• Curt Rice says:

            I wasn’t implying that women believe they have a fair chance only in the absence of competition. What I was trying to say is that they don’t feel they have a fair chance when they succeed at much lower rates than men in some particular context. In academia, for example, women have lower success rates in the most prestigious European grants. That of course feels unfair, understandably.
            Competition has not been the norm in many domains, which is the problem that much of my writing addresses. This is a fairly basic point, but fortunately the argumentation is not difficult. Would you agree, for example, that in a hypothetical situation in which men and women are equally well qualified, and when the only thing that matters are those qualifications, that the pool of people hired should have the same % of men and women as the applicant pool? That would be the result of a fair competition.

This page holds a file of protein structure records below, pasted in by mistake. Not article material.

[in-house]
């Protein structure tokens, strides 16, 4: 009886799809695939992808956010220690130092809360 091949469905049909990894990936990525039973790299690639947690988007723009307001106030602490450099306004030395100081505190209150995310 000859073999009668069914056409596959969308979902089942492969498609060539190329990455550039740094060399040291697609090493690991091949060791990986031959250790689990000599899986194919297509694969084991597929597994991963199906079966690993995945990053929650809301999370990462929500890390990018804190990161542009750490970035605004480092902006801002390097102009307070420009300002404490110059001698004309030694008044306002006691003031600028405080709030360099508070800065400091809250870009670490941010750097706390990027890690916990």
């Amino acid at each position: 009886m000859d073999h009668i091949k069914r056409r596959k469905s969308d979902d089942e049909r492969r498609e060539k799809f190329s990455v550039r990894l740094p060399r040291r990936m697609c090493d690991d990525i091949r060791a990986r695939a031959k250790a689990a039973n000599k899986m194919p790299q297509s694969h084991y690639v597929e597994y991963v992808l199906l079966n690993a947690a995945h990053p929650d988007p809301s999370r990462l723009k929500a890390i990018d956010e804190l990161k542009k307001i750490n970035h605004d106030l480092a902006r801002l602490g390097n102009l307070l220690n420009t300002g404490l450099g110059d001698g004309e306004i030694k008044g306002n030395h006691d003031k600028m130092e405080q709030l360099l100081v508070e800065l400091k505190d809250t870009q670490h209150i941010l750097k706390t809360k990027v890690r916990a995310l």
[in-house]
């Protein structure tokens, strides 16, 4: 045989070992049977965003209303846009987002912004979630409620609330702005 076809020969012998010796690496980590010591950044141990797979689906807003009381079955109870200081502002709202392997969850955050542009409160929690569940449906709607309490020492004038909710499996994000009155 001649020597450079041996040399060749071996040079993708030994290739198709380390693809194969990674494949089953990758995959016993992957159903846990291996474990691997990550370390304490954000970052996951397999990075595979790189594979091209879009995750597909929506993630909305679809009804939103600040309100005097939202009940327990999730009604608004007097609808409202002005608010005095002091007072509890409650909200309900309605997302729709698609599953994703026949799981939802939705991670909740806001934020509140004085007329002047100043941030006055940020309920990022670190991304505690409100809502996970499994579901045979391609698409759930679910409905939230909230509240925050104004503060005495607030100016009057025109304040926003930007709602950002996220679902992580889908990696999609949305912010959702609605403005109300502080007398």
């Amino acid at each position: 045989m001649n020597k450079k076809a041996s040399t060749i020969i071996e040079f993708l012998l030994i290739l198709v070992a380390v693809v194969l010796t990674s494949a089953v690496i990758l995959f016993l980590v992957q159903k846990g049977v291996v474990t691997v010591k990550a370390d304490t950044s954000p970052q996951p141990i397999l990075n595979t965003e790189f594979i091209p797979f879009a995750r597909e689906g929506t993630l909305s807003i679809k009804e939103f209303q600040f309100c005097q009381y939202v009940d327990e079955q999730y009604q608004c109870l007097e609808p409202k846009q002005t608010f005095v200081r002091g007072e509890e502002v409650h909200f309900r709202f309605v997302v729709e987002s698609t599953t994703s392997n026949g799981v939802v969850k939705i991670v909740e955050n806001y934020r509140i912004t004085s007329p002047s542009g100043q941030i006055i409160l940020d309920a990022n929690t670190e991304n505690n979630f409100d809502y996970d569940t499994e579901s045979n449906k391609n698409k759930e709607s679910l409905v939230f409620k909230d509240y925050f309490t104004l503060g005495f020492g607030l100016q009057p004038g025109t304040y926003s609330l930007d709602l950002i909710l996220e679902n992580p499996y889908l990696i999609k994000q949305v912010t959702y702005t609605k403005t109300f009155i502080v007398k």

I see that we agree that gender and sex should be a qualification. Quotas start to undo that historical situation and contributes to de-politicizing it. Without quotas, we are likely to leave out highly qualified applicants, which is politically unacceptable.

  5. Maybe someone needs to look for some common sense at the UK National Health Service where it seems that too many females are qualifying as doctors, starting work and then deciding to start families, leaving a staffing shortage or for male doctors to fill the gaps.
    .
    Research would appear to be a long term process which requires long term commitment. Are the selected females going to give this, or to avoid this problem must all non-child bearing females be recruited for the posts?

    • Curt Rice says: